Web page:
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Sinking a German torpedo boat, the destroyers moved in to pick up the survivors but came under fire from an enemy cruiser and had to abandon manned rescue boats.

In what was possibly the first action of its kind, one of a flotilla of British submarines, E4, closed in to cover the destroyers' retreat before its captain, Lieutenant-Commander Ernest W. Leir, embarked on the rescue of those left behind, still "in the vicinity of the enemy and in a visibility which would have placed his vessel within easy gun range of an enemy appearing out of the mist", as the citation read.

The rescue saved the lives of a British lieutenant and nine of his men, who were brought on board. But the boats also held two German officers and eight of their men, who were unwounded, as well as 18 who were badly wounded.

Leir did not have the space to take all of them on board. He left one of the German officers and six unwounded men to navigate the British boats to Heligoland. Before leaving, he saw that they were provided with water, biscuit, and a compass.

The dramatic tale of bravery and rescue, told in a despatch on October 17, 1914, led to the first citation of the Distinguished Service Medal, an award instituted only three days earlier. The citation appeared in the London Gazette on October 23.

At their July 28-29 sale, Woolley & Wallis of Salisbury are to offer one of the medals named in the citation, which is unique in other ways. Awarded to Petty Officer Alfred George Antram, who served aboard E4, it is thought not only to be the first DSM ever awarded to a submariner, but possibly the first ever pinned on a serviceman by the King. It is believed the awards were made at the investiture in alphabetical order, and Antram would have been the first to come forward when he was among those presented to King George V at Buckingham Palace on January 14, 1915.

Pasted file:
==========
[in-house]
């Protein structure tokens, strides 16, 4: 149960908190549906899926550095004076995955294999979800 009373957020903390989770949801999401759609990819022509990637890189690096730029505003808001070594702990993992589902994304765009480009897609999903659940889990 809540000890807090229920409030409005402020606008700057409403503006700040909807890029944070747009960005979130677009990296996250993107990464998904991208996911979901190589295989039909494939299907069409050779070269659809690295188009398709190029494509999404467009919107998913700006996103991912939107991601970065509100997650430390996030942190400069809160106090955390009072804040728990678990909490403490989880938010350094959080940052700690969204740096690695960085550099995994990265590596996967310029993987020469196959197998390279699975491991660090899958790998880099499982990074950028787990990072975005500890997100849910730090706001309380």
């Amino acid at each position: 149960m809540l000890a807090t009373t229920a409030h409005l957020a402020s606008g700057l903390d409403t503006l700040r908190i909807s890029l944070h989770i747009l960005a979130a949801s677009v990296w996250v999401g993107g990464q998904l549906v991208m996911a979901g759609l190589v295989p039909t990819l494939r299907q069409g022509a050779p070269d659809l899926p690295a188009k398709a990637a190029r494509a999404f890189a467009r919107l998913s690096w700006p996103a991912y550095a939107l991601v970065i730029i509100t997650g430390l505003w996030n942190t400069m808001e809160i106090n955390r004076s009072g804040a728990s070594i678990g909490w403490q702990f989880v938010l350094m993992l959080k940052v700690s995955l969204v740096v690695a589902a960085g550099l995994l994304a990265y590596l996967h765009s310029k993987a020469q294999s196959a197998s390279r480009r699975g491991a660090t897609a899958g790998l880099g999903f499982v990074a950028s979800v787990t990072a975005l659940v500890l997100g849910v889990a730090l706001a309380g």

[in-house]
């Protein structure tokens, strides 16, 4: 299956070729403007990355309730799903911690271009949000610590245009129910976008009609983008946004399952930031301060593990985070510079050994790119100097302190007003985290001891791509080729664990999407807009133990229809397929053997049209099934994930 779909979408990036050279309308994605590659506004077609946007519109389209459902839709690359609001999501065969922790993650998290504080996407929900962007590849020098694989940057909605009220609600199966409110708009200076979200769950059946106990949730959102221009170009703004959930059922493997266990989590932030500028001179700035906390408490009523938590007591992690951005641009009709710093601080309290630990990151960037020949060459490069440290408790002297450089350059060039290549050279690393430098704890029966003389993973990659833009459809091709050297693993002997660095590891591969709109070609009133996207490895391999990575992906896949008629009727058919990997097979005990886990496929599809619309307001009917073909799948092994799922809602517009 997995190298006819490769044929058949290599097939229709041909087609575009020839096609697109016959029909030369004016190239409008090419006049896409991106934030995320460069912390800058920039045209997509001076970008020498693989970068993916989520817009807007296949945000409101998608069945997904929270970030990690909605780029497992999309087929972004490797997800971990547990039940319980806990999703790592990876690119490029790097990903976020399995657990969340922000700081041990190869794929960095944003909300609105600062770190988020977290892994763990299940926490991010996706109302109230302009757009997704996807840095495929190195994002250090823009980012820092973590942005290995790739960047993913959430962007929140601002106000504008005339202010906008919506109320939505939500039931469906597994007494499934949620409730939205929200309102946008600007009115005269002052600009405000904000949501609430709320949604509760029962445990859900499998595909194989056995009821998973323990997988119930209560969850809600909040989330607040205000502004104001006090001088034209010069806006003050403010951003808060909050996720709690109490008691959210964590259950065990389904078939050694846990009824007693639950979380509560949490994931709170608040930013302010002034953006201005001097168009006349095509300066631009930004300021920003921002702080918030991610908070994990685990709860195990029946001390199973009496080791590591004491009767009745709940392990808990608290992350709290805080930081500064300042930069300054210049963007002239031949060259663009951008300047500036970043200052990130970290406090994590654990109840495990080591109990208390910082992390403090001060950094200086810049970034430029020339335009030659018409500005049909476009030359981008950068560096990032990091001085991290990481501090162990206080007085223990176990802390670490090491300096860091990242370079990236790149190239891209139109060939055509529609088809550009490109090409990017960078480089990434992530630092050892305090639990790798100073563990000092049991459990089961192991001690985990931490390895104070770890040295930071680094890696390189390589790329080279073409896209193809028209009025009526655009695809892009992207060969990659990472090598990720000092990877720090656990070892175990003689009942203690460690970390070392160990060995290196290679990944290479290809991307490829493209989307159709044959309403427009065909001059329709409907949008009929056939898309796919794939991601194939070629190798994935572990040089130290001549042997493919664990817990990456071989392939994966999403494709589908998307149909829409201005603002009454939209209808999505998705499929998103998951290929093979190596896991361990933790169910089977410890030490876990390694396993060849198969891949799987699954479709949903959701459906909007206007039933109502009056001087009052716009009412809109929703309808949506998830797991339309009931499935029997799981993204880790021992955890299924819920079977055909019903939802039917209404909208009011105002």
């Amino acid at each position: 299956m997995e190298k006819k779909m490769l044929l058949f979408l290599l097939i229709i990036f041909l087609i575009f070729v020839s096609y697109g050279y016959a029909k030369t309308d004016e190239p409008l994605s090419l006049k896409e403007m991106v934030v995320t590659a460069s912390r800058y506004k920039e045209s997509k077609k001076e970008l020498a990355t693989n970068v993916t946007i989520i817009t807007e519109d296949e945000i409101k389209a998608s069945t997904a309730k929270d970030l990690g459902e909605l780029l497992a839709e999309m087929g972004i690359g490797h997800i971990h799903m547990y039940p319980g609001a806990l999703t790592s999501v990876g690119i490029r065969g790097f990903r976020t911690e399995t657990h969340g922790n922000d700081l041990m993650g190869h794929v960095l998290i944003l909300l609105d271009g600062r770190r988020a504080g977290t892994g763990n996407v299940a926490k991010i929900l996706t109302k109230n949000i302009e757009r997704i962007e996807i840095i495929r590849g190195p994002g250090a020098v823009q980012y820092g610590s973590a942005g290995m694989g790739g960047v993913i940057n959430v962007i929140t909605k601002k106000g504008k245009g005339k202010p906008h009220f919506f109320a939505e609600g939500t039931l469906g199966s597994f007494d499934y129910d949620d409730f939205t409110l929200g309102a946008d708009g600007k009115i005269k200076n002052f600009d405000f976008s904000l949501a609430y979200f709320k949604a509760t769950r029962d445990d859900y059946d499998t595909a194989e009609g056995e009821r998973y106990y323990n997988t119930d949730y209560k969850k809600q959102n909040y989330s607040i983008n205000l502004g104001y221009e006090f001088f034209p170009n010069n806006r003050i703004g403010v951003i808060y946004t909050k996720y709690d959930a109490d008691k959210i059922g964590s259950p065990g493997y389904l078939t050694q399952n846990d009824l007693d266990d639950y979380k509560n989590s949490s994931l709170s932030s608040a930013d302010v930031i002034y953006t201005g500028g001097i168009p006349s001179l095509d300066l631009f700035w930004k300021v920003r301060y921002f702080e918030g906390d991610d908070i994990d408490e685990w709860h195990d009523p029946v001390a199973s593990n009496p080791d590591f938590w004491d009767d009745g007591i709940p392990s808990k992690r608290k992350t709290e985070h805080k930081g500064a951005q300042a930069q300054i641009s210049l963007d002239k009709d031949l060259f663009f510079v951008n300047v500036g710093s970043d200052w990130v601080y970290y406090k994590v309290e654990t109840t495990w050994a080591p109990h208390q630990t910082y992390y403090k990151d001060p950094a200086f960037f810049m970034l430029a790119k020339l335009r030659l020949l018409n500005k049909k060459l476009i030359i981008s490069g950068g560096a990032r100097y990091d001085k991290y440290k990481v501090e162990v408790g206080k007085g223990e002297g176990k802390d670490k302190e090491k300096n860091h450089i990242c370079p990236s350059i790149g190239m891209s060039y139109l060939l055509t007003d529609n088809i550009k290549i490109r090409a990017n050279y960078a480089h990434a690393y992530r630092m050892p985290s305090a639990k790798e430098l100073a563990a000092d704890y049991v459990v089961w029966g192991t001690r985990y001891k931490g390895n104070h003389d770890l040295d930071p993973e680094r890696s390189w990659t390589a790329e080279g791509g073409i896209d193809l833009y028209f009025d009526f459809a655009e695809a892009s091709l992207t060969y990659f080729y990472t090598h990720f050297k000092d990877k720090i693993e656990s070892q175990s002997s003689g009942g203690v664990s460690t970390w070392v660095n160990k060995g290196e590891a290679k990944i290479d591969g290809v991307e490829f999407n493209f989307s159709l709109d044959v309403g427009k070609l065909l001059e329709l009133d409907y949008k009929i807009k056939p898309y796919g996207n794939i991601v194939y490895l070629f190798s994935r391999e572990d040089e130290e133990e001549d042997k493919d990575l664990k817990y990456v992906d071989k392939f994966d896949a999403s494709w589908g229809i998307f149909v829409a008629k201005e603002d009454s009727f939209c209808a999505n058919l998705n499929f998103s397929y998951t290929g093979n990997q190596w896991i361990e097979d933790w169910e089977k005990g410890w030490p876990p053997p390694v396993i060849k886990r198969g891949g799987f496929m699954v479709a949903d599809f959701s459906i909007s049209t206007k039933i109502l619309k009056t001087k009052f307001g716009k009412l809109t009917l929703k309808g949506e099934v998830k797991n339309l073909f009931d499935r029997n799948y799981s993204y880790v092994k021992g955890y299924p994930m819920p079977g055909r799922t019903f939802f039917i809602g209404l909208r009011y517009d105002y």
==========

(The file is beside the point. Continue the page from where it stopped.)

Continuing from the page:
The medal is one of a group of five awarded to Antram and is estimated at £2000-2500, although its historical significance could well bring a higher price, especially as it is offered with a wealth of photographs and other personal material consigned by a descendant of Antram.

Alfred George Antram was born on July 6, 1885 in Fratton, Portsmouth, signing up with the Royal Navy for 12 years, as Boy, 2nd Class, HMS Northampton, on October 20, 1902. Had he completed his 12 years service and left the Navy on schedule, he would have been discharged a week before the action that earned him his DSM.

Instead, he made a career of the Senior Service and served on a number of ships and shore bases, including HMS King Alfred in Hong Kong, and HMS Rosario. His Educational Certificate for Petty Officer is dated December 7, 1909.

He was discharged on May 1, 1925, the certificate showing 15 years and 8 months service in submarines. Married with children, he did not enjoy a long life after his service, dying on Christmas Day 1931 at the age of 46.

Ivan Macquisten